Breath focus in practice: Once you've mastered deep breathing, you can move on to regular practice of breath focus. Try to practice for 10-20 minutes a day, sitting or lying comfortably in a quiet place with your eyes closed, focussing merely on the movement of your breath, or blending the deep breathing with other meditation techniques such as mindfulness, guided imagery, or perhaps a focus word or phrase that helps you to relax. You can also combine breath focus with movement e.g. slow walking, yoga, tai chi or qi gong.

Try different techniques until you find one that works for you. Remember, don't try too hard as it may just cause you to tense up, but don't be too passive, either. The key to eliciting the relaxation response lies in shifting your focus from stressors to deeper, calmer rhythms, and having a focal point is essential.

Taking breath focus into the day: Beyond your daily practice, try to take the breath focus into your day with you. At any time in the day, pause and become aware of the rhythym of the breath in your body. Taking a deep breath at opportune moments can give you the space to think before giving an irritable response, stop you giving in to road rage, or merely allow you to halt the repetitive story line in your head that keeps you from enjoying the beauty of the moment you are in.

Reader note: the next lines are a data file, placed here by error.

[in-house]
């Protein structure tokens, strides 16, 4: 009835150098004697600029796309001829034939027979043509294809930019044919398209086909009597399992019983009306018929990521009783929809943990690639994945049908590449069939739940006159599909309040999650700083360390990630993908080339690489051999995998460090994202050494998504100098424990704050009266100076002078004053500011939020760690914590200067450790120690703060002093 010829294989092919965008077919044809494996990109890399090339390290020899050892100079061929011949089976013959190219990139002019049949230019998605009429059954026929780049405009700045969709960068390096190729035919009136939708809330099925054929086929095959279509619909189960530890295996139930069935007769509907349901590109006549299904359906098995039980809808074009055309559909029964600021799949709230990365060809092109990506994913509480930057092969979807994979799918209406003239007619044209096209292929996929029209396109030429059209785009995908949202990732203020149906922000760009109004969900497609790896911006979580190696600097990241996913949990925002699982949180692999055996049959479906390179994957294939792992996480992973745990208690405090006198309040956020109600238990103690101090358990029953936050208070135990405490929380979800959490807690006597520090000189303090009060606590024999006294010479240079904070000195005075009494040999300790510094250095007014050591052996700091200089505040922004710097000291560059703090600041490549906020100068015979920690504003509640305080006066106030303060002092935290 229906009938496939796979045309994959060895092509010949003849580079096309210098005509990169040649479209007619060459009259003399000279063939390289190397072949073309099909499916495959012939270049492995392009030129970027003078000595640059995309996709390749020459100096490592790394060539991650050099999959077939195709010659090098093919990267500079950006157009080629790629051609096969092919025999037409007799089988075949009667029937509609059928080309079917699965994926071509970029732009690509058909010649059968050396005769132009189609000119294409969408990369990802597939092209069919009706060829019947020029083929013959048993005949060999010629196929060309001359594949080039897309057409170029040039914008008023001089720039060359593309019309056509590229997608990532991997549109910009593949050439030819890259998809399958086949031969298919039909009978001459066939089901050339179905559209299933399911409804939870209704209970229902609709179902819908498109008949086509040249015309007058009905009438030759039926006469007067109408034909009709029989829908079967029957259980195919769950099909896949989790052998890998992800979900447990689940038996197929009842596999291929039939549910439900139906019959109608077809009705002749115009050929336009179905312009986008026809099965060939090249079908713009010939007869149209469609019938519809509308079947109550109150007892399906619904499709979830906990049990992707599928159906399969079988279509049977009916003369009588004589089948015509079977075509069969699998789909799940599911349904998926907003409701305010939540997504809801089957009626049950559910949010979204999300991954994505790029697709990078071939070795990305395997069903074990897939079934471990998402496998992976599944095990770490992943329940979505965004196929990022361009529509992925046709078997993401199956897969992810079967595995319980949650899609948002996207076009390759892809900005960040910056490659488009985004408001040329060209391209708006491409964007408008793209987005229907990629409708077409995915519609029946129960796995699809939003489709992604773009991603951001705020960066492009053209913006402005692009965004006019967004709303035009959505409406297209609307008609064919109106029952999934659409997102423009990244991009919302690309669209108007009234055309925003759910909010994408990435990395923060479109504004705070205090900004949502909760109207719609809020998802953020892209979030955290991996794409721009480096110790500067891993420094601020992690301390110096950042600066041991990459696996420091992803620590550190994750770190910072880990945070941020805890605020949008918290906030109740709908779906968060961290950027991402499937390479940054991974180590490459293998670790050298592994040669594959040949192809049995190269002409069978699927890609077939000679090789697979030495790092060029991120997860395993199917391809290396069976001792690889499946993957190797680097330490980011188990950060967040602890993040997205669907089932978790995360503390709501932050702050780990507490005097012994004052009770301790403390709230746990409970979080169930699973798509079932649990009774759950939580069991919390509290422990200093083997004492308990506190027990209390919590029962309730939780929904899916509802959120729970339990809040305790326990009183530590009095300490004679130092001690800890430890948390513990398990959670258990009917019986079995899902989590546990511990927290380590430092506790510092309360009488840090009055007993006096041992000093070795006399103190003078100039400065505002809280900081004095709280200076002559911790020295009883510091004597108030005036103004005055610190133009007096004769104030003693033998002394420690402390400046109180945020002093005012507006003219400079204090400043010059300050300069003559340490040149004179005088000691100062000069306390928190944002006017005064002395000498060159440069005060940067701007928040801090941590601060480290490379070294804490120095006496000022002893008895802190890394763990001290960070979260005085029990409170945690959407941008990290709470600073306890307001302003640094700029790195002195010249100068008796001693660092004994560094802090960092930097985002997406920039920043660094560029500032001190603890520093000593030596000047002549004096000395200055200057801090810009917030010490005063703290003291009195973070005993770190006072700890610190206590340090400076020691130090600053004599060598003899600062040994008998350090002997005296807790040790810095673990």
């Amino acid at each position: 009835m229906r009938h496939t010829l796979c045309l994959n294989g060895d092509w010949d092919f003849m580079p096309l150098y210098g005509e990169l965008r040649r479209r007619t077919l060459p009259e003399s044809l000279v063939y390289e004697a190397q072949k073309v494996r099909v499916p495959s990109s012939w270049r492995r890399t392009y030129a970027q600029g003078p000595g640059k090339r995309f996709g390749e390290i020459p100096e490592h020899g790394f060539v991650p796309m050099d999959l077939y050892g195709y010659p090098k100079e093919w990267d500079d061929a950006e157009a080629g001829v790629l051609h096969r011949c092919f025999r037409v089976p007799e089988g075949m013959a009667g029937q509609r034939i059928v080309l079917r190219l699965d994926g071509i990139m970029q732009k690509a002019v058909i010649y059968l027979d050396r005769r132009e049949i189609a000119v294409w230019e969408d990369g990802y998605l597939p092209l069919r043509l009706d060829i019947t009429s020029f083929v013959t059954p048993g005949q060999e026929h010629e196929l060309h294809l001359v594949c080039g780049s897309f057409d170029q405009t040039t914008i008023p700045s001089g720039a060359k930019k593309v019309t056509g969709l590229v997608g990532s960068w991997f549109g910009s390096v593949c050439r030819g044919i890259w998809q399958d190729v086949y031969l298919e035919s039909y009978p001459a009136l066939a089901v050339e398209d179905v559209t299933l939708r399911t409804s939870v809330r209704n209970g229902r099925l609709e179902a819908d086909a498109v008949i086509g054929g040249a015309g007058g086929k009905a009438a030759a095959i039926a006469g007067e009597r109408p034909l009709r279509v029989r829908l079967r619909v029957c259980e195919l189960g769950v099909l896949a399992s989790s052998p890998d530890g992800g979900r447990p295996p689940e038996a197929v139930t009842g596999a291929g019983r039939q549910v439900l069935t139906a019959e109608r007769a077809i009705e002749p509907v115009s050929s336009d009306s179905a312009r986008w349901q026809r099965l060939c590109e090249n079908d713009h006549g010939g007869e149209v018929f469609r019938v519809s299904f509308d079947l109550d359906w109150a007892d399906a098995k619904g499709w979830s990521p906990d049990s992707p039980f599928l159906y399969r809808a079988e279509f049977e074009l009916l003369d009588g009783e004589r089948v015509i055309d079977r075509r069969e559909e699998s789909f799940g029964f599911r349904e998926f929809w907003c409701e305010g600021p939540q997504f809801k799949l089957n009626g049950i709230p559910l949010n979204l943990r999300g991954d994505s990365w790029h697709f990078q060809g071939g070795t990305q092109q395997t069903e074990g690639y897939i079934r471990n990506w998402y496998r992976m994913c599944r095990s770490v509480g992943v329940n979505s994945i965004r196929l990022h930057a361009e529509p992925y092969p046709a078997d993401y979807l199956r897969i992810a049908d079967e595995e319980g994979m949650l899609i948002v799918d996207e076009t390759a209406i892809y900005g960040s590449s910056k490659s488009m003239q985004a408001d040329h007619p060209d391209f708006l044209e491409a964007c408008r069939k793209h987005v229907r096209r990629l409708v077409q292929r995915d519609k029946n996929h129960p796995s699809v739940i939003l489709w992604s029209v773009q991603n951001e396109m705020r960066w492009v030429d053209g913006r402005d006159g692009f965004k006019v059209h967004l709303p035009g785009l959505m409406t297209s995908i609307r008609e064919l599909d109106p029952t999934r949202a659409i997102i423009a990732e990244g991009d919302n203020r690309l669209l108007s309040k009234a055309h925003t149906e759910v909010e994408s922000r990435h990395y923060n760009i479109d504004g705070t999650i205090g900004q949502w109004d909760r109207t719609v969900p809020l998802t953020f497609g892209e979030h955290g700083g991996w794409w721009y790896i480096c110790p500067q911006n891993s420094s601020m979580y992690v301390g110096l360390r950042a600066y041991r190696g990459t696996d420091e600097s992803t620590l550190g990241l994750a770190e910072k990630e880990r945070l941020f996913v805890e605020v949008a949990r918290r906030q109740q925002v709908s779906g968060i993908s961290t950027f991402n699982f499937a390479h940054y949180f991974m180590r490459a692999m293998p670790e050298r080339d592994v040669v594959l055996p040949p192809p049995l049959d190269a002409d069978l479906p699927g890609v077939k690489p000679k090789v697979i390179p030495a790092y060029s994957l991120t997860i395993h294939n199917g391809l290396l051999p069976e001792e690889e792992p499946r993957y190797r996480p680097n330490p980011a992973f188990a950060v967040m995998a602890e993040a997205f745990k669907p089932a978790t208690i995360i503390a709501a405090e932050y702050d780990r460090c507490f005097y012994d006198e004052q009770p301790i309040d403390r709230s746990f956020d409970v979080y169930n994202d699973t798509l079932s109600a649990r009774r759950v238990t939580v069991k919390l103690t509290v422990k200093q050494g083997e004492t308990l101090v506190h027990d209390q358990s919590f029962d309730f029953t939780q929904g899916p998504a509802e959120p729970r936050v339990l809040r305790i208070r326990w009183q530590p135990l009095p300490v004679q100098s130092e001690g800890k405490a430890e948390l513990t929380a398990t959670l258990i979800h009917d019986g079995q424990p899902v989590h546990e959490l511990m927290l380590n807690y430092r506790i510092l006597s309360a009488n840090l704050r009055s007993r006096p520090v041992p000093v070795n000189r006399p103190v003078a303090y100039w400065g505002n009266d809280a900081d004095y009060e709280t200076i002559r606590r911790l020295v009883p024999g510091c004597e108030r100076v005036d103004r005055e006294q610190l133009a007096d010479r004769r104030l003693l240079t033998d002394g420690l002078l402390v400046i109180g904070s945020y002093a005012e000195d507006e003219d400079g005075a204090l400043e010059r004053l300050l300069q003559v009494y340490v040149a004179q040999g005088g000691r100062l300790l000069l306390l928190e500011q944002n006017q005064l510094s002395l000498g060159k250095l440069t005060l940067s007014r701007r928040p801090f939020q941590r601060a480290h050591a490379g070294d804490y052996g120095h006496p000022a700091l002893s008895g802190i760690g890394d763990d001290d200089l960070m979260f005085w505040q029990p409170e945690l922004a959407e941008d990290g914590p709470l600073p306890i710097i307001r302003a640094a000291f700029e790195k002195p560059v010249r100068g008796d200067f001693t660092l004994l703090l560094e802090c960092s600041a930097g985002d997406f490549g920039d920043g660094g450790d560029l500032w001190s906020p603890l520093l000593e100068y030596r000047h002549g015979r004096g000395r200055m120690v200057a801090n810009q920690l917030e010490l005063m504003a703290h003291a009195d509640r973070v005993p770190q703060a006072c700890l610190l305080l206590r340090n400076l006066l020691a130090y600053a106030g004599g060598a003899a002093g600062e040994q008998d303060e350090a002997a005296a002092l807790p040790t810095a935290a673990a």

"The breath is the link between the body and the mind -

every rhythm of the mind has a corresponding rhythm in the breath.

When you cannot directly handle the mind, it is easy to do so through the breath."

Sri Sri Ravi Shankar

For more information on meditation courses available in Cape Town, go to: